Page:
In light of the observations of these critics, perhaps it is time we take a serious second look at the very notion of putting industrial labor at the heart of the prison program. Maybe the stresses and strains we now see so clearly are not just a case of a system being overwhelmed by changing external events, but of a system whose fundamental flaws in concept were simply just papered over with good press agentry from the beginning. Mind-deadening, under-compensated assembly line work, perceived as exploitive by the workers, has been the traditional breeding ground of labor militancy and unrest, after all. Those who do it on the outside typically regard it simply as a necessary evil that pays the bills, not something that makes them better people. Even Adam Smith, the high priest of specialization and trade, who explained with the famous example of how many more pins could be produced per hour by breaking the task down into component parts had no illusions about the effect on the workers:
|The common ploughman, though generally regarded as the pattern of stupidity and ignorance, is seldom defective in judgment and discretion. He is less accustomed, indeed, to social intercourse than the mechanic who lives in a town. His voice and language are more uncouth and more difficult to be understood by those who are not used to them. His understanding, however, being accustomed to consider a greater variety of objects, is generally much superior to that of the other, whose whole attention from morning till night is commonly occupied in performing one or two very simple operations. How much the lower ranks of people in the country are really superior to those of the town is well known to every man whom either business or curiosity has led to converse much with both. 38|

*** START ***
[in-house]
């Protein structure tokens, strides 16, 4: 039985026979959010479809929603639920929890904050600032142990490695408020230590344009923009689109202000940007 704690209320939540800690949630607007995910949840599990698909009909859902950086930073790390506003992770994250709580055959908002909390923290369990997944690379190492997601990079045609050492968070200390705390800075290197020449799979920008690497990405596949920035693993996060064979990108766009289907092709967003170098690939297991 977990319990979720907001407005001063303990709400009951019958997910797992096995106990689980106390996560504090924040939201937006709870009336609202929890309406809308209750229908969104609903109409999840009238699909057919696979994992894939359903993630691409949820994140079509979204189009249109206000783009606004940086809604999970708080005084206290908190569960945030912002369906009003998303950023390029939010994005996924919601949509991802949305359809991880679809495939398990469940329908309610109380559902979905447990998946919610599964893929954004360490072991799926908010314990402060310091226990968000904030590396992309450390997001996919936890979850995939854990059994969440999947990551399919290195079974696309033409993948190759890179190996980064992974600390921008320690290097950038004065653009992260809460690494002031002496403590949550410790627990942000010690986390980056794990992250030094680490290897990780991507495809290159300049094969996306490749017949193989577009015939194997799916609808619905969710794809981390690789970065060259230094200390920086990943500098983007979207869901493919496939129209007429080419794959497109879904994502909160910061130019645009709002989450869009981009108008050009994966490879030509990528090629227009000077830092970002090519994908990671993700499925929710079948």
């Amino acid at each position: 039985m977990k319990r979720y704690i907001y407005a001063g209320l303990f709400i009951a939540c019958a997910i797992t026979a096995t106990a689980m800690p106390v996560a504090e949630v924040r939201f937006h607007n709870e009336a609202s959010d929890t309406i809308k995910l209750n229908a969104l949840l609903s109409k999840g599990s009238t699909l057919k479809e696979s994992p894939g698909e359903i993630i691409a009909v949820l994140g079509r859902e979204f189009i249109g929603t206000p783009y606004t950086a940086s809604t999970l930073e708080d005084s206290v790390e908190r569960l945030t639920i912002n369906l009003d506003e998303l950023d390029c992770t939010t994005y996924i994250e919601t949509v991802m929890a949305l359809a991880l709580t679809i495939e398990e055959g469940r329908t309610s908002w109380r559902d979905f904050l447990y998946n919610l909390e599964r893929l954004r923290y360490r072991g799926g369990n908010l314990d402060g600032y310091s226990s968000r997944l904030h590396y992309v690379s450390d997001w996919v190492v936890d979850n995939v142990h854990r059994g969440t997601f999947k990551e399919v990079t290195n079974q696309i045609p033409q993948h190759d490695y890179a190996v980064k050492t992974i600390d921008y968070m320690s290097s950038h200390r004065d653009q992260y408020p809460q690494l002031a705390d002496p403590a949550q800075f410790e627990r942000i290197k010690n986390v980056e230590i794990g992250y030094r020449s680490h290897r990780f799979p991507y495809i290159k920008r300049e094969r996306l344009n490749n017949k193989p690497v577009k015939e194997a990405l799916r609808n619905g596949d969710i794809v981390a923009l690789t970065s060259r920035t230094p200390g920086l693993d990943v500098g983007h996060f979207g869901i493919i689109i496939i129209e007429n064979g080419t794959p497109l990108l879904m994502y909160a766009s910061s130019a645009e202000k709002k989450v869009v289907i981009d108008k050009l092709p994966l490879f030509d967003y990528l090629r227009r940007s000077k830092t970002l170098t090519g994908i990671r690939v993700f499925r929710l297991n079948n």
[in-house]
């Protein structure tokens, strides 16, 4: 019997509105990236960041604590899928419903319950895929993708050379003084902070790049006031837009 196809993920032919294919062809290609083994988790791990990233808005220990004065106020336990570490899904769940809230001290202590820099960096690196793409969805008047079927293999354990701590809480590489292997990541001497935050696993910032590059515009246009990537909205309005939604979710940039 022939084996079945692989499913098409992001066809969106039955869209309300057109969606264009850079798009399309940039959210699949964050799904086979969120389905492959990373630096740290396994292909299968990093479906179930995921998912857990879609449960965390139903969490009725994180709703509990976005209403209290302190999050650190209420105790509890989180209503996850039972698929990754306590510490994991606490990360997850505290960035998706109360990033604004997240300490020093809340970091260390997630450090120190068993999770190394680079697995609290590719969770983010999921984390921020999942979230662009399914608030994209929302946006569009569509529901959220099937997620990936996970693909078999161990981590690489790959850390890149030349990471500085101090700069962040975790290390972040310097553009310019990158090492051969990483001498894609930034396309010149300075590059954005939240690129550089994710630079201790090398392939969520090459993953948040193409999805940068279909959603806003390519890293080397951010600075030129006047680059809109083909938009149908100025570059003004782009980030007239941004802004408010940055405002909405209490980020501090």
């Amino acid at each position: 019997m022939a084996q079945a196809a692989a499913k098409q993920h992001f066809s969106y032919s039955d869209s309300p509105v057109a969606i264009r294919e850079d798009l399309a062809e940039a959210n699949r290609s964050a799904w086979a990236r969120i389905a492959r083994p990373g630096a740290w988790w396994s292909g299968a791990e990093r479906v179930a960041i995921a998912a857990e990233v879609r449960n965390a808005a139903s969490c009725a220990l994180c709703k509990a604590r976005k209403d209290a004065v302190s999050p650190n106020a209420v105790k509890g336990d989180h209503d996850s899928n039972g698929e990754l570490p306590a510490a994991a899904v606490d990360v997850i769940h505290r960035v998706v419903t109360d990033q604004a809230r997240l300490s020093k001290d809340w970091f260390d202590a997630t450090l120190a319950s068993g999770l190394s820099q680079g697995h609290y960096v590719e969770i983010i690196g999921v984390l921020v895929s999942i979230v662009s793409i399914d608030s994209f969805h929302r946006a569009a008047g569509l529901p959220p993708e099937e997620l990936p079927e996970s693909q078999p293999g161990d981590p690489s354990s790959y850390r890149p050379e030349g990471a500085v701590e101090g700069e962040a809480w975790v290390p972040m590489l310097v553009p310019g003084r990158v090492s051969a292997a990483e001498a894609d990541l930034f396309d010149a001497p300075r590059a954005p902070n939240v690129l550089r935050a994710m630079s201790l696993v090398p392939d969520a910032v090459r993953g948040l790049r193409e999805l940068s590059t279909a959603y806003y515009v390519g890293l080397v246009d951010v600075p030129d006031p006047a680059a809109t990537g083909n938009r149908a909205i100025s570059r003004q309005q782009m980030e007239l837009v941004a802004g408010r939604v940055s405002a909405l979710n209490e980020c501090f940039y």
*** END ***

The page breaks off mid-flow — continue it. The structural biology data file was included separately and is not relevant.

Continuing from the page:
How curious it is, then, that James V. Bennett should place at the center of his prison reform plan a scheme that at its most ambitious would leave every inmate inferior to "the common ploughman." There are clear indications in his book that he knew better. Reviewing with admiration the work of strong prison directors like Zebulon Brockway in the post-Civil War period who placed great emphasis on academic and vocational classes, had a large prison library, and provided creative recreation with a gymnasium, athletic fields, a band, and a glee club, he showed an awareness that there is more than one way to rehabilitate and to cope with inmate idleness. Brockway also allowed prison production for sale to the free market, but when he met with union opposition he gave it up and adapted smartly, replacing it with military-type exercises, complete with ranks, promotions, and awards. "All this continued to work wonders," says Bennett.39